John Prine, A Beacon of Middle America
A barn on the late Etoil and Melber Moore's land in White Plains, Kentucky, in Hopkins County. (Photos courtesy of Erin Osmon)
When John Prine sang of “Paradise,” an Americana concept became a real and present truth. He wrote the song for his father, who was reared in the pastoral confines of Western Kentucky coal country. But he sang it for my great-grandparents, my second and third cousins, and great aunts and uncles who live in towns that stretch from Princeton to Madisonville, just west of Paradise. In towns this small your nation-state is the county — Hopkins, Caldwell, and Muhlenberg. Their borders foster a menagerie of the unincorporated, farmers and laborers with small plots of land and ample fortitude, with capable hands and trusting hearts. For country people, the state of Kentucky is an abstract banner of college sports, horse racing, and conservative politics. The county is your life blood. And no one had sung of the county before Prine.
Prine grew up in Maywood, Illinois, a Chicago suburb, but made annual trips to Muhlenberg County with his family, where the town of Paradise once thrived. “We used to go down there as often as we could until the town got tore down by Mr. Peabody,” Prine explained to his bandmate John Burns in a 1980 television special. “Remember that song? You have to sing it 19 times a week.” It’s true that “Paradise” was quickly a fan favorite, along with much of his 1971 debut. Today, “Illegal Smile,” “Sam Stone,” “Paradise,” “Your Flag Decal Won’t Get You Into Heaven Anymore,” and “Angel from Montgomery” are all standards in the American songbook, stories of the overlooked and downtrodden that speak to greater sociopolitical ills, problems of poverty, war, and hypocrisy that continue to plague American society.
“When I was a child my family would travel / Down to Western Kentucky where my parents were born / And there’s a backwards old town that’s often remembered / So many times that my memories are worn.” This was Prine’s annual journey. But it also was my dad’s and his brothers’. They spent summers exploring muddy Kentucky creeks and frying up small game at their grandparents’ farmhouses, my great grandmother Virginia Glass cracking the insides of squirrels’ skulls into the scrambled eggs. It was also my journey, and my brother’s and sister’s, as we’d peer out the minivan window at the bulging clouds and bluegrass pastures that blurred as we sped down the Pennyrile Parkway. Before Prine, no song had ever named the place of my dad’s family specifically. After “Paradise,” a whole world became known outside of itself.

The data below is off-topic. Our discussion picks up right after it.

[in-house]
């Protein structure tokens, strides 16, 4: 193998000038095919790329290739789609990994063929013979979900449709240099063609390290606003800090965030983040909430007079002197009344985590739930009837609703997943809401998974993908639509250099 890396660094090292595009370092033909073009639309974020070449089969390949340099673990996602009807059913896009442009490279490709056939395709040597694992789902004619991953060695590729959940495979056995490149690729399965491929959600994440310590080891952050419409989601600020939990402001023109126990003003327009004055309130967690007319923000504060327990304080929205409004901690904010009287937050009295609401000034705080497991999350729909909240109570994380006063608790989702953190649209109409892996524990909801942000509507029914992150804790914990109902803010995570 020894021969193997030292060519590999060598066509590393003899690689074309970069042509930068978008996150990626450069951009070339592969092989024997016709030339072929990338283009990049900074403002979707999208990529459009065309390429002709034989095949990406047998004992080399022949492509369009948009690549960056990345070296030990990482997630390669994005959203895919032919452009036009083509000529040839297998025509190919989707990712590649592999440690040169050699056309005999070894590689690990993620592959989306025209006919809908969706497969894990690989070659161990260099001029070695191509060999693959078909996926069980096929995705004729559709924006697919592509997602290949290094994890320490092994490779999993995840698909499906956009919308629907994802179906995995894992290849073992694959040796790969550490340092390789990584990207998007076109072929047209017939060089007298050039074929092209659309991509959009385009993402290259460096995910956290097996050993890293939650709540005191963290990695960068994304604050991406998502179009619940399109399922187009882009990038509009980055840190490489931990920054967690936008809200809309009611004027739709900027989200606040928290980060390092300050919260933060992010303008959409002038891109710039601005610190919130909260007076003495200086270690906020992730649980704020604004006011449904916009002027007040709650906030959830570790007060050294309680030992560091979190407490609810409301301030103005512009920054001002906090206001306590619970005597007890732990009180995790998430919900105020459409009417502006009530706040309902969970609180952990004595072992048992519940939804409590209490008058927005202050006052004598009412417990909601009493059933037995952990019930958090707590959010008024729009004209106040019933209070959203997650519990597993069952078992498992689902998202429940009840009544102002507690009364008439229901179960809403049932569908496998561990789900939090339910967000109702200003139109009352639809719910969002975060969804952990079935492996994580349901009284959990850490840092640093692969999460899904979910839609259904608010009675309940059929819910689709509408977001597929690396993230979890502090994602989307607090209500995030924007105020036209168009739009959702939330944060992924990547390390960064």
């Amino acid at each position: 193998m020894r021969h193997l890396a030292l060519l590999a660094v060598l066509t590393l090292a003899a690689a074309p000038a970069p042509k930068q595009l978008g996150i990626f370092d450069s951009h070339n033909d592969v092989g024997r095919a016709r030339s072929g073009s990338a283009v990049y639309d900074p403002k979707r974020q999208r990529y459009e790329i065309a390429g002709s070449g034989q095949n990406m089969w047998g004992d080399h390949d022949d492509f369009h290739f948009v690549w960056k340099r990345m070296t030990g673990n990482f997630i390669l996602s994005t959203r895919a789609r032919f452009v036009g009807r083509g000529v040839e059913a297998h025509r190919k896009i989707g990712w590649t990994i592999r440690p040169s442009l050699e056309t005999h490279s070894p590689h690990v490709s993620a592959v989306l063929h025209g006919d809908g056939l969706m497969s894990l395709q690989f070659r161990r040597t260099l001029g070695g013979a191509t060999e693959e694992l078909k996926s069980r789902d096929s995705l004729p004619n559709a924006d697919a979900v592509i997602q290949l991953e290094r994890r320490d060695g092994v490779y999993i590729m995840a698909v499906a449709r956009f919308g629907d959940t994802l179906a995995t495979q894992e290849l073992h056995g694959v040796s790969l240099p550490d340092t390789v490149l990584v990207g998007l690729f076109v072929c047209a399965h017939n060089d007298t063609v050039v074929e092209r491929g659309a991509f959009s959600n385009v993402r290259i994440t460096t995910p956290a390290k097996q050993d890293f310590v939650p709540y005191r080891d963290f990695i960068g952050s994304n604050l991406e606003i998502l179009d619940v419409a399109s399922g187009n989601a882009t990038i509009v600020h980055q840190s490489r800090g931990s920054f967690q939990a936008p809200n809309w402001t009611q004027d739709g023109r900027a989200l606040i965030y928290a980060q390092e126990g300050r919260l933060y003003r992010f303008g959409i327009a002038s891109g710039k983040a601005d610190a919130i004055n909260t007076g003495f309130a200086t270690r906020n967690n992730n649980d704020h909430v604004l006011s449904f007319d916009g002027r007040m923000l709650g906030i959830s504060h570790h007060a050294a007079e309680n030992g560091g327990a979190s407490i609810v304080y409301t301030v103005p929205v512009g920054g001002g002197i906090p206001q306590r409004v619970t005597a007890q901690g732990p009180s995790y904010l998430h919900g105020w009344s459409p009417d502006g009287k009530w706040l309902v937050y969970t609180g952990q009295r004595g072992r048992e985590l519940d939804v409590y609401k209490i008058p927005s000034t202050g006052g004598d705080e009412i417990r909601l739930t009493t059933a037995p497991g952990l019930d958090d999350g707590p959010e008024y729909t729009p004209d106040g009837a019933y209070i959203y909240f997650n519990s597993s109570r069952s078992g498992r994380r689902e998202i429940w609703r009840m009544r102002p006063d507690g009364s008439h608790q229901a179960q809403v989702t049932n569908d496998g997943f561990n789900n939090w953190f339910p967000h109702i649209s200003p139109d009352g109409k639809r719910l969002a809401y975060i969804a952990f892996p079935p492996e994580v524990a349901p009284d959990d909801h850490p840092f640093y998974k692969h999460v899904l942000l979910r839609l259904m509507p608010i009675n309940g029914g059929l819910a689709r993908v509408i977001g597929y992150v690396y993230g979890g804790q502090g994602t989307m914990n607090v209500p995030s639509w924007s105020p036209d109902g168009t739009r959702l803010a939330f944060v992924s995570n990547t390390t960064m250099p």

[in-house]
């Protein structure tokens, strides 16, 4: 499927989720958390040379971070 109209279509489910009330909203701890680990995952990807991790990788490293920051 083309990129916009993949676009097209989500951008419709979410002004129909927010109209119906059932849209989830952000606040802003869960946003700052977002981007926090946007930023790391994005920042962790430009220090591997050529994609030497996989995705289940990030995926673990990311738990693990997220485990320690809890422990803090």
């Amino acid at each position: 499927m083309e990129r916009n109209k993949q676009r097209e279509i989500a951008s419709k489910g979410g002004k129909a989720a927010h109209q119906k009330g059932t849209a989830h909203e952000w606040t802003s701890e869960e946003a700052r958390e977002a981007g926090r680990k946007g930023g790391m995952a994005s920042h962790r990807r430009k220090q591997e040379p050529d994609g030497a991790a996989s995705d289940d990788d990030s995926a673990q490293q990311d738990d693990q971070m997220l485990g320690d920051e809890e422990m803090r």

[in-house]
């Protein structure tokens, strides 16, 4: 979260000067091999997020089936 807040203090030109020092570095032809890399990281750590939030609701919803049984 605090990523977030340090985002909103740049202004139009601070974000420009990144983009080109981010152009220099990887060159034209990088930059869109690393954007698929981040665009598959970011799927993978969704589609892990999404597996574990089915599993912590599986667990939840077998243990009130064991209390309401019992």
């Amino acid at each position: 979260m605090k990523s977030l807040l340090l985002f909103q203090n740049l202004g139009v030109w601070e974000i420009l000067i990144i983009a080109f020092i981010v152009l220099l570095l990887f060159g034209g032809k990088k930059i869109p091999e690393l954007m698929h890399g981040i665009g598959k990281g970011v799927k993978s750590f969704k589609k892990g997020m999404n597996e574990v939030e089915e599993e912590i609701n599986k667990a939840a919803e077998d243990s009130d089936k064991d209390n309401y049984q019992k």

Prine is known for his profound, economical lyrics. They convey a keen sense of imagination, a childlike wonderment in everyday happenings that are universal to even city folk, peering in from their gilded high-rises. They are often weighty, but never nihilistic. Like my Kentucky family, Prine was a fan of angels, God, and Christmas. Early on, he was pegged as the “New Dylan,” but he was in fact his opposite. There wasn’t a lot of mystery with Prine. Each song reveled in the plain, brilliant imagery and characters of Middle America, the Everyman and underdog, conveying a clear and abundant place in time. In “Paradise,” it was “Where the air smelled like snakes and we’d shoot with our pistols / But empty pop bottles was all we would kill.”
Many of Prine’s words spring from modern concerns — war, women’s rights, the exploitation of laborers and the earth. There’s the tragic veteran in “Sam Stone” (“There’s a hole in daddy’s arm where all the money goes”) and those seeking a simpler life in “Spanish Pipedream” (“Blow up your TV, throw away your paper / Go to the country, build you a home / Plant a little garden, eat a lot of peaches / Try and find Jesus on your own”). “That’s the Way the World Goes ’Round” underscores our nagging inclination to be our own worst enemy, finding a way to drown in a small puddle, while “You Got Gold” speaks to our inherent goodness and potential tapped by the spout of love. And then there’s the plain silly, aw-shucks side of Prine, manifested as an undies-sniffing hound dog in “In Spite of Ourselves” and a worried nail biter in “Dear Abby.” “Bewildered, bewildered / You have no complaint / You are what you are and you ain’t what you ain’t / So listen up buster, and listen up good / Stop wishing for bad luck and knocking on wood.” ’Nuff said.